4. Catcher

    Topic title; ” How current Christianity can deal with the current culture”: Stick with the Ten Commandments, and the Nicene Creed.

    1. Catcher 5:21 Topic title; ” How current Christianity can deal with the current culture”: Stick with the Ten Commandments, and the Nicene Creed.

      I think that is what is being done. No one sees it as a successful challenge to cultural change.

      1. Catcher

        @ 5’37; Why do you say :challenge”? It need not be a “challenge”. There has always been diverse beliefs. Do you feel challenged? I don’t feel challenged by non-belief, even on this adversarial site.

      2. Catcher

        @ 5;37; “I think that is what is being done.” Actually, in some circles, it isn’t being done at all. Some of the most “challenged” are non-creedal. In fact, about ten years ago, a retired Baptist minister moved in about three houses from me. We had many interesting conversations. He told me at his last church, they had never heard of the Nicene Creed, and were barely familiar with the Apostles Creed and their content.

  5. nemo82

    Jon 535. Fundamentally, I don’t disagree with your latest post. Of course, Christianity is shrinking in the so-called developed world. But growing in Africa and even in China. Not the first time something like this has happened: Christianity mostly wiped in No. Africa in the 7th century. The real issue, however, is how Christians are to “deal” with the increasing secularism in the western world. The short (but long term) answer is to go underground in much the same way that Catholicism went underground in England during Elizabeth’s time. And I can see a time, perhaps a generation or two hence, when Christianity will be actively persecuted in western society. Now, I am sure that this gloomy forecast (gloomy from my perspective, that is) will warm the cockles of your old atheist heart. But we can’t duck what appears to be the reality of things, now can we?

  6. Rob

    Shocking that a religion wouldn’t turn to an atheist for advice on how to run the religion.

    1. Rob 8:37 Shocking that a religion wouldn’t turn to an atheist for advice on how to run the religion.

      Interesting you should say that–I’ve often had the same thought about religious people. I’ve had advice about 36 times here from Christians on what I should do about my religious life. I did not ask for this advice, it was given because those Christians thought it would be helpful. It is, of course, that I should repent before I die.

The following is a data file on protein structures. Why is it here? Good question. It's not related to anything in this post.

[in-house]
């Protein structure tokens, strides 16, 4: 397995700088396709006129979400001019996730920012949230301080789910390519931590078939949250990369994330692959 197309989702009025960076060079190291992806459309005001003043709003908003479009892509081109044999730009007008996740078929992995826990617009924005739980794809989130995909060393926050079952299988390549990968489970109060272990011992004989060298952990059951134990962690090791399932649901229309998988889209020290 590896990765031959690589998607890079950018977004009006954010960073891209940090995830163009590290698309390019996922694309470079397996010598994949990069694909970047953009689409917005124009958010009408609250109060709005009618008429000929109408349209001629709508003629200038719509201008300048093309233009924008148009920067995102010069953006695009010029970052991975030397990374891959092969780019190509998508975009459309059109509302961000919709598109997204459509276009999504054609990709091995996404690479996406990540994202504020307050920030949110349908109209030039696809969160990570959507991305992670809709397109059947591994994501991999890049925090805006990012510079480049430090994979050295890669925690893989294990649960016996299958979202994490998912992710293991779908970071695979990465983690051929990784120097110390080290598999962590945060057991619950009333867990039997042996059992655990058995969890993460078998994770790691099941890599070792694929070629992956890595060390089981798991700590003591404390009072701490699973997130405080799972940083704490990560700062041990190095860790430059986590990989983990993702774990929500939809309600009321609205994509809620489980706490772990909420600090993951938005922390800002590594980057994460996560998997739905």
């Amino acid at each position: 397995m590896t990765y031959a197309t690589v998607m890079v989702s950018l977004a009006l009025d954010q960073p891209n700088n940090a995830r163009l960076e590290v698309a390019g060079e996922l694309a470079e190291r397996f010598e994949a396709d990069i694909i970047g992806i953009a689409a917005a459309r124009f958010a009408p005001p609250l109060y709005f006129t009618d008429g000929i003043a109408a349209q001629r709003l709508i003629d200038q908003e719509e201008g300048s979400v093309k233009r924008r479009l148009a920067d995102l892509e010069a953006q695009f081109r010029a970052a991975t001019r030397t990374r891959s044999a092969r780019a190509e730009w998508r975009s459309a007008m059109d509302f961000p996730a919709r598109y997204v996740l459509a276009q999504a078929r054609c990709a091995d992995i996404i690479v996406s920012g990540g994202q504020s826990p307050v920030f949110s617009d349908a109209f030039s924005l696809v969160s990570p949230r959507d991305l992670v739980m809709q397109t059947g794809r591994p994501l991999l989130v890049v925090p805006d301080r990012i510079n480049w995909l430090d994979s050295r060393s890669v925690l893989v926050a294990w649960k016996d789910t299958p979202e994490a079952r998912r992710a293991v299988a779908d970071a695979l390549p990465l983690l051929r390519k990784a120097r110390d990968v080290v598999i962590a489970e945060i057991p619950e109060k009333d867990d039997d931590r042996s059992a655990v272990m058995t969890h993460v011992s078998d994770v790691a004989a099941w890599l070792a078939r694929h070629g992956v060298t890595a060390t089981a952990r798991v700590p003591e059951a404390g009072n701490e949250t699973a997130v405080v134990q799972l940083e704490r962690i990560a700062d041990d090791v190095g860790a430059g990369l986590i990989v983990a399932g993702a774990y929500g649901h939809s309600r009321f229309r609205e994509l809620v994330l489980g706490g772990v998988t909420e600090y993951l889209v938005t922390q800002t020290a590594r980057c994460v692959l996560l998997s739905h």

Then there are the millions of Christians who want to be helpful by insisting meetings by government entities should start with a prayer to Jesus.

      Actually the links I refer to, such as the one in this blog, when I write articles critical of Christianity are written by Christians. There are wise Christians who can see the faith needs to change in order to reach new “post Christian” generations.

        1. Rob 8:57 If it’s any consolation, I don’t care if you repent or not.

          That’s progress. Now, it only all your Christian colleagues would agree we need no prayers to Jesus at public meetings nor references to a god in our pledge and on our money we would get somewhere.

          1. Jon,

            I agree no need for a god in the pledge, on money, prayers at public meetings. We need gods completely out of government, but let our Declaration of Independence, our Constitution, and our Bill of Rights stand so that our Republic lives on.

          2. kev 9:52 I agree no need for a god in the pledge, on money, prayers at public meetings.

            That’s great. Catcher would agree–most other Christians like to put religion into our laws, national symbols and ceremonies. I think if there were a nation-wide vote to super impose the cross on our flag a majority would vote for it.

          3. Jon,

            I’m not a christian. I despise all religions just like GOD does.

            As far as the flag vote, Trump didn’t win by much, and if you combined all that didn’t vote for him it would lose.

            I was not allowed to vote because I wouldn’t enter a christian fortification to vote, I was forced to choose between religion and GOD. I chose GOD.